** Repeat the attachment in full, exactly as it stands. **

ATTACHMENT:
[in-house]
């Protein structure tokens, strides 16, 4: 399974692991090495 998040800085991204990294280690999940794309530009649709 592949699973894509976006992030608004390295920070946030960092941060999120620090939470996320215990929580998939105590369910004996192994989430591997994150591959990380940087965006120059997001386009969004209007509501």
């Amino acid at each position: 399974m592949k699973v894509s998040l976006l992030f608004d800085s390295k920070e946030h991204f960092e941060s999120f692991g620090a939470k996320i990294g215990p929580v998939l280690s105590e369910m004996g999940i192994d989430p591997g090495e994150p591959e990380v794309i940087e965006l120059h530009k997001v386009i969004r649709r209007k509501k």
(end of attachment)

[in-house]
């Protein structure tokens, strides 16, 4: 399974692991090495 998040800085991204990294280690999940794309530009649709 592949699973894509976006992030608004390295920070946030960092941060999120620090939470996320215990929580998939105590369910004996192994989430591997994150591959990380940087965006120059997001386009969004209007509501």
């Amino acid at each position: 399974m592949k699973v894509s998040l976006l992030f608004d800085s390295k920070e946030h991204f960092e941060s999120f692991g620090a939470k996320i990294g215990p929580v998939l280690s105590e369910m004996g999940i192994d989430p591997g090495e994150p591959e990380v794309i940087e965006l120059h530009k997001v386009i969004r649709r209007k509501k």